• Re: (Score:1, Funny)

          by Anonymous Coward

          I hereby cite Merriam-Webster:

          joke

          Pronunciation: \ËjÅk\
          Function: noun
          Etymology: Latin jocus; perhaps akin to Old High German gehan to say, Sanskrit yÄcati he asks
          Date: 1670

          1 a: something said or done to provoke laughter ; especially : a brief oral narrative with a climactic humorous twist b (1): the humorous or ridiculous element in something (2): an instance of jesting : kidding c: practical joke d: laughingstock
          2: something not to be taken seriously : a trifling matter â"often used i

      • Re: (Score:2, Funny)

        by 0xdeadbeef (28836)

        Plagiarism is copying from one source. Research is copying from many.

        Another snappy witticism on Slashdot, but it's wrong, and not in a nit-picky killjoy technicality kind of a way, but just plain wrong. It's so inaccurate that it's not funny is what I'm saying. Plagiarism is when you directly copy, or reinterpret with significant similarity, the work of another without citing the original author. It's got squat to do with how many places you take from. It's perfectly fine to build on the ideas of others -

    • Re: (Score:3, Funny)

      It's a "mashup"...

    • "Plagiarism is copying from one source. Research is copying from many." Ah, another snappy witticism on Slashdot. More accurately, plagiarism is representing another's specific work or idea as your own. Allow me to demonstrate. Now, if I give you permission to copy, word-for-word, something I wrote and to publish and use it without citing the source, there is no plagiarism. Right? I'm not trying to pick a fight or anything; just clarifying. Anyway, I think that even permitted reproduction of ideas w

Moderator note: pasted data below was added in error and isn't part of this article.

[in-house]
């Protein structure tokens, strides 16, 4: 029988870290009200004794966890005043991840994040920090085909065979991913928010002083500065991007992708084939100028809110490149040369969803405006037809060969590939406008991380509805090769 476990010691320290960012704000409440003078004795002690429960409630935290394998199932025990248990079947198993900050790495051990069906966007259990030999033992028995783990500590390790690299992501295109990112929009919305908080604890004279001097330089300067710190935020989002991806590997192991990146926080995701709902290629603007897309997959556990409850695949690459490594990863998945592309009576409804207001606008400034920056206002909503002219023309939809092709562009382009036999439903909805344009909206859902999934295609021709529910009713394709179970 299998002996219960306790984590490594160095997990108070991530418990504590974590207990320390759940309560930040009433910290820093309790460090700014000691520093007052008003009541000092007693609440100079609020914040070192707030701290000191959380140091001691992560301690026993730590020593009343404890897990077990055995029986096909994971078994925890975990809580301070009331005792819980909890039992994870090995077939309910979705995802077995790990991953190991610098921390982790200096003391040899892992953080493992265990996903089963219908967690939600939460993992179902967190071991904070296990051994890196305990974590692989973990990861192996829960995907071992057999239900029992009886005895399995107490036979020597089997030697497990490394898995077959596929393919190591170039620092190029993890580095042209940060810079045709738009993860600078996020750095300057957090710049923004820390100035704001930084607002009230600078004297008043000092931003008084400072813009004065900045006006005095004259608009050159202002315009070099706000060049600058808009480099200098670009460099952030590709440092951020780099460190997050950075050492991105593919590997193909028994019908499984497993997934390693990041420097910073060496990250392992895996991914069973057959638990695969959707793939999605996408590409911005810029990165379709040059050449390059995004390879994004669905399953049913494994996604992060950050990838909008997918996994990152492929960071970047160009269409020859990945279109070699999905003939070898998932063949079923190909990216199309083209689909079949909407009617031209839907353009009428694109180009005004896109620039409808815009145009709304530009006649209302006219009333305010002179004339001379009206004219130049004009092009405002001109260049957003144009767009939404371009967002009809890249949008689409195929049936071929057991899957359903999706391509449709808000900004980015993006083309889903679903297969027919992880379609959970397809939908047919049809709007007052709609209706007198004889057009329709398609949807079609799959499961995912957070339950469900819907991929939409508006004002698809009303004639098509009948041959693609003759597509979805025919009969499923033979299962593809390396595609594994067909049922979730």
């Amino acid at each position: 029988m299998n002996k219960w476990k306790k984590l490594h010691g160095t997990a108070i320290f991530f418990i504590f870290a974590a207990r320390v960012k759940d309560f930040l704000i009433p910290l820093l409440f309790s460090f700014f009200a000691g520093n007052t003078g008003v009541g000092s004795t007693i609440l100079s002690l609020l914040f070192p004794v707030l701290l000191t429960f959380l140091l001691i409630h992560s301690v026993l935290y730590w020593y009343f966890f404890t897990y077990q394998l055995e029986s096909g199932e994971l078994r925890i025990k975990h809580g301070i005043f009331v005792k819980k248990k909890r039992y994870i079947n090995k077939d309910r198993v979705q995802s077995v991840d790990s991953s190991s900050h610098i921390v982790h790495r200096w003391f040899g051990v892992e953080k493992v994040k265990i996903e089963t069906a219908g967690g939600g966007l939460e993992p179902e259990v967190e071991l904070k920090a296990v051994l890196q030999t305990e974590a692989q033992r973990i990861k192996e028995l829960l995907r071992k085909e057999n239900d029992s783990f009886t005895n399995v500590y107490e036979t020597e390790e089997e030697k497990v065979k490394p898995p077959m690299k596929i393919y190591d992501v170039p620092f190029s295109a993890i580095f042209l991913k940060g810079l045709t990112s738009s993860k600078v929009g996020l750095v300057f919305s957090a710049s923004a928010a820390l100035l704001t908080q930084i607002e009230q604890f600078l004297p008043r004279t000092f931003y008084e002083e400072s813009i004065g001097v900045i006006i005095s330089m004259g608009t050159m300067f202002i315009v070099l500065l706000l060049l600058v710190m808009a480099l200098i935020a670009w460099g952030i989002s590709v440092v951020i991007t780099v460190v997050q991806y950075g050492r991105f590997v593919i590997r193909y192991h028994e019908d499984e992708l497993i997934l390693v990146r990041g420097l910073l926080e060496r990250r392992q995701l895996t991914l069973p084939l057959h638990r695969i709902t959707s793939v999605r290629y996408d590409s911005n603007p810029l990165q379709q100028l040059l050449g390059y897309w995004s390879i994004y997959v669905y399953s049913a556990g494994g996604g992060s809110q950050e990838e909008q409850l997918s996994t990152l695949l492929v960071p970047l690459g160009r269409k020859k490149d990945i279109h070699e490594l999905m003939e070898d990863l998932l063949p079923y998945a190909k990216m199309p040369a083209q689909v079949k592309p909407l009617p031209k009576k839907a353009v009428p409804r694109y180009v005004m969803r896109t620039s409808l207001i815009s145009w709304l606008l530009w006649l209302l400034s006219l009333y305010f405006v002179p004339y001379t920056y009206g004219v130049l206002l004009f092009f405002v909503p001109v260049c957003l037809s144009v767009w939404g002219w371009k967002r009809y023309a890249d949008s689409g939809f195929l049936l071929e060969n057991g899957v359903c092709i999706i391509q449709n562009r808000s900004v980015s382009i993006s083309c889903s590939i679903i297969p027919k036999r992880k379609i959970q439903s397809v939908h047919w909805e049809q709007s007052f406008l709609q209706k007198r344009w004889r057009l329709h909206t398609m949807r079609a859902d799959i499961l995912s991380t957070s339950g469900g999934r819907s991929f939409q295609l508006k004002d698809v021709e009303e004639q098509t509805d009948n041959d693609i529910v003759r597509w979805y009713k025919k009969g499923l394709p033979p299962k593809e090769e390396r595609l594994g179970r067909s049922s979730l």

• Time Warp! (Score:4, Interesting)

    by eldavojohn (898314) * <eldavojohn@nOspAM.gmail.com> on Wednesday June 24, 2009 @12:35PM (#28454169) Journal
    I found the February 20th, 1875 article [nytimes.com] online that both Anderson & Wikipedia excerpted and it was actually pretty interesting to read. In college I had an English composition teacher that had us dig up old Microfiche and select an interesting article and write an essay on it. I found one that was an article of the execution of a slave convicted of rape and murder. It was amazing to find out that the details of the rape and murder obviously sold newspapers then just as much as they do today.